• I spent most of my summers traveling and visiting National Parks in my youth. I can explore where the typography of highway and interstate signs stem from. I can research the distinct typographic styles of the national parks, their posters or signage.
  • I\'ve lived here on Oahu for the past 9 years. There are many distinct typographic influences and elements that I could explore that overlap again with some of my other influences. 

These are just examples and jumping off points for me. You will have your own influences and interests. The goal is to find an aesthetic that you have some authority in, or that you can gain authority and appropriately represent.


Specimen Anaylsis

Take the chosen aesthetic of your typographic culture.

Break down distinguishing characteristics and mark the trends of what sets this aesthetic apart from others. Use the typographic terms we studied last semester. Look at several examples and see if you can spot some trends.

Create some graphics and visuals that help us identify these characteristics.



How was the type you chose historically constructed?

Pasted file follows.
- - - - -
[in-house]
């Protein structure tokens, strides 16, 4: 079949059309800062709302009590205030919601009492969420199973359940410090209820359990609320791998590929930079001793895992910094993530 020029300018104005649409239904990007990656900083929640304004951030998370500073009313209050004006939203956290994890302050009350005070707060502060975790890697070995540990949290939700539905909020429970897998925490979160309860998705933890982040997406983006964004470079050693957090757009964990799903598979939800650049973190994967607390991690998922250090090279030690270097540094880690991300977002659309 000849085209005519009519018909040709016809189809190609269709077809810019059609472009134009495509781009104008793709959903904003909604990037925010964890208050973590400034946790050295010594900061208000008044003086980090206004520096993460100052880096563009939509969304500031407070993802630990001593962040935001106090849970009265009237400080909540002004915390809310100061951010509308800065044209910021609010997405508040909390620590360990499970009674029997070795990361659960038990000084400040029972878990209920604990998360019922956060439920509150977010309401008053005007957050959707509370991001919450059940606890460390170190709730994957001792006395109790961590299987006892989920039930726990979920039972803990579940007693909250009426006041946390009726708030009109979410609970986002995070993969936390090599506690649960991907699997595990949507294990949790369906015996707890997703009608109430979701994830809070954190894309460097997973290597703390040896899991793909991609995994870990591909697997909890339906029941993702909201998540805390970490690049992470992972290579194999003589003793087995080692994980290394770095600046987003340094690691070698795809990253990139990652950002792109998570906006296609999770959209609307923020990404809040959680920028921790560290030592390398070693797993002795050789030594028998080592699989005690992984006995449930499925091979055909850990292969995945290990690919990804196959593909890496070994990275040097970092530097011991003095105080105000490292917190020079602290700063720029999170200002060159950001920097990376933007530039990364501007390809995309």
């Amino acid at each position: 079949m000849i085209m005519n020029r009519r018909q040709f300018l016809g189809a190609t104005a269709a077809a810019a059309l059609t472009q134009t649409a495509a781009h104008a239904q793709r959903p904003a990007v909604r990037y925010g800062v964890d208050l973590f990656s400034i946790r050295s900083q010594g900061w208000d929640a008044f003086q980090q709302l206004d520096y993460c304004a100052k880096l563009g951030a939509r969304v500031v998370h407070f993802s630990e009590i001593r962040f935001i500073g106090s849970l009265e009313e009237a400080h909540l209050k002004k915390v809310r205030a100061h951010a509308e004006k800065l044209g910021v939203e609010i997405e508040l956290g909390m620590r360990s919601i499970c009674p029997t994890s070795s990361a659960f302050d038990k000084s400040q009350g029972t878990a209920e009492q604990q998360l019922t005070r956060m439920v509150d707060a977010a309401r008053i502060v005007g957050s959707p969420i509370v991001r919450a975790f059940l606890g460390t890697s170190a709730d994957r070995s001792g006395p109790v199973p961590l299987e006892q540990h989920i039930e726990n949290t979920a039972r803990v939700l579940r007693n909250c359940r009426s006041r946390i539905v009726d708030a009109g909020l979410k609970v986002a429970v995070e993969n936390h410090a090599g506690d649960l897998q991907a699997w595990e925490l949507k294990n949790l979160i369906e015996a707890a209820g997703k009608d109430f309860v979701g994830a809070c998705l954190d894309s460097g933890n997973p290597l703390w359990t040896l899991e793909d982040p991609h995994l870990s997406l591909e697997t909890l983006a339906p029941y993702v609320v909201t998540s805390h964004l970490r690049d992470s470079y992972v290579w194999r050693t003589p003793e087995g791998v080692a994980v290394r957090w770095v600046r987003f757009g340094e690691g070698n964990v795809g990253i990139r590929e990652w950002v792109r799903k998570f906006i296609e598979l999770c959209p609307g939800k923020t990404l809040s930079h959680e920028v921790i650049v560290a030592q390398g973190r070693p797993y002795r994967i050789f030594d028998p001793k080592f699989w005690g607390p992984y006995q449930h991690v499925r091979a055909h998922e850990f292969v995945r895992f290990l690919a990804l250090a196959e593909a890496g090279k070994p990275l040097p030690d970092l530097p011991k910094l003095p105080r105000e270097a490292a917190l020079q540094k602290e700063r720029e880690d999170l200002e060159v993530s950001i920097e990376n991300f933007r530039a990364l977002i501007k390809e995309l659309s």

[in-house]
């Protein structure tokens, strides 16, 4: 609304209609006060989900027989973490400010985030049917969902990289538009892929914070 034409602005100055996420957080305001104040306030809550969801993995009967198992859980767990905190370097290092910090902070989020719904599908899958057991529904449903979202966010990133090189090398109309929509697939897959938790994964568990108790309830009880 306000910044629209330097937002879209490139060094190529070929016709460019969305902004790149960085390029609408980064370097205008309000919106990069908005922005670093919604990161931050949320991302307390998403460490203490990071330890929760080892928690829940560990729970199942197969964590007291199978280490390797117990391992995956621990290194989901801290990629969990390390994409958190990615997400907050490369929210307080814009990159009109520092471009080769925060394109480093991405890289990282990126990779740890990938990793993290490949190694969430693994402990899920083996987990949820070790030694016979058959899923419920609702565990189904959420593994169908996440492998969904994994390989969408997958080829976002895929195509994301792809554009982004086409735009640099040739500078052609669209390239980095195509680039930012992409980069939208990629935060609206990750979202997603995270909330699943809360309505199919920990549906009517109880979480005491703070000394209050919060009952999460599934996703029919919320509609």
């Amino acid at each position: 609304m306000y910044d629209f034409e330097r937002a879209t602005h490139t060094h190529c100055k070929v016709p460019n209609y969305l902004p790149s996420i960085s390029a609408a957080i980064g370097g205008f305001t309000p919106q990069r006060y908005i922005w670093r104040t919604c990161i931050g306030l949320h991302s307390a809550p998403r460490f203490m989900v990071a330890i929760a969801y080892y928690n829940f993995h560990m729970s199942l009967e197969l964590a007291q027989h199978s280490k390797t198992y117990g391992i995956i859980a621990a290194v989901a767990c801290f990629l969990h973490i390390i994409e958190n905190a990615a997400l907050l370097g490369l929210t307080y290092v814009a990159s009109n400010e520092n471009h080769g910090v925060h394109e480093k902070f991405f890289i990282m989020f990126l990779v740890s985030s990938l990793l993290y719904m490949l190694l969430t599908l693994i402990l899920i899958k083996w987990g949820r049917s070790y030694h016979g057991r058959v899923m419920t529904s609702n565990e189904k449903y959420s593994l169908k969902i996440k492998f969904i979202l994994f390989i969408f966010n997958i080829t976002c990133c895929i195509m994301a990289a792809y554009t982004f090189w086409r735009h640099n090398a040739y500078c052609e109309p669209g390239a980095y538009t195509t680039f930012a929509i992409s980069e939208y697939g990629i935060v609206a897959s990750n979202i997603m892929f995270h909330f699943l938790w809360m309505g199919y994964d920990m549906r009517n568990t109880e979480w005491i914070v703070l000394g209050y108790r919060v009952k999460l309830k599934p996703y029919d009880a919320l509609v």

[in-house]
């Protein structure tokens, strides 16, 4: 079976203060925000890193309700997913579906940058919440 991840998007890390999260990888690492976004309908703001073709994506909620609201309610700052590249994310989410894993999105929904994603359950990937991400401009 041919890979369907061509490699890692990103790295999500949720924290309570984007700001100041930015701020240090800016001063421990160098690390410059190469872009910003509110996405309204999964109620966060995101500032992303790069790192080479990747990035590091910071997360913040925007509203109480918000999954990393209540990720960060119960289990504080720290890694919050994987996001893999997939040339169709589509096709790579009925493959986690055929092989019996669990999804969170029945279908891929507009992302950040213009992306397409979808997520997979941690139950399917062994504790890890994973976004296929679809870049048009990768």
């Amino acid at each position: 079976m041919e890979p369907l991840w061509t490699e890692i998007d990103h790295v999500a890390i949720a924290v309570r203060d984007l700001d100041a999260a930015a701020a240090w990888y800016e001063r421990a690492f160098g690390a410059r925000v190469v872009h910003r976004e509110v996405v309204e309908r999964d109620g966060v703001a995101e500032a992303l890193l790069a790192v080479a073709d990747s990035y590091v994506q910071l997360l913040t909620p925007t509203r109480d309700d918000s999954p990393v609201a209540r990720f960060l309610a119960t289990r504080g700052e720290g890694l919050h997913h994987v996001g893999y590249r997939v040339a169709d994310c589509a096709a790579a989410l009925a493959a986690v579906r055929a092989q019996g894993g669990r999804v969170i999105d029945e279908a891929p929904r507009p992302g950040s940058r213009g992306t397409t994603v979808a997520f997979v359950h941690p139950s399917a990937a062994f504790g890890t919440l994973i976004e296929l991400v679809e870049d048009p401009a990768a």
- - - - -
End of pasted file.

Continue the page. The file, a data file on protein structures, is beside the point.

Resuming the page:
If your chosen aesthetic is Latin type it will most likely be rooted in one of the following categories;
- broad-nib
- expansion pen
- round brush
- flat brush

If it varies beyond these roots how would you classify it typographically? Is it a Transitional Serif? Geometric Sans? Condensded Black Slab Serif?

Depending on the category start exploring your own interpretation of the aesthetic. Practice drawing the letters using the tools we have. Work on proportion, rhythm and consistency. Try doing these while maintaining the distinct style and characteristics of your aesthetic.

You will need to write a word or phrase that you feel exemplifies your chosen Typographic Culture. This phrase should use at least 10 different letters. 



Compile all the research and studies you have completed into your typographic culture into a unified, visually pleasing infographic poster. It should have the following sections:

  • Title: name your Aesthetic
  • Key Samples: distinct real life examples of this style.
  • Distinguishing Characteristics: Typographic anaylsis of what sets this style apart
  • History: 2-3 paragraphs describing the history and roots of the style.
  • Typographic Classification: How was this type made, how is it classified.
  • Word or phrase that you have refined.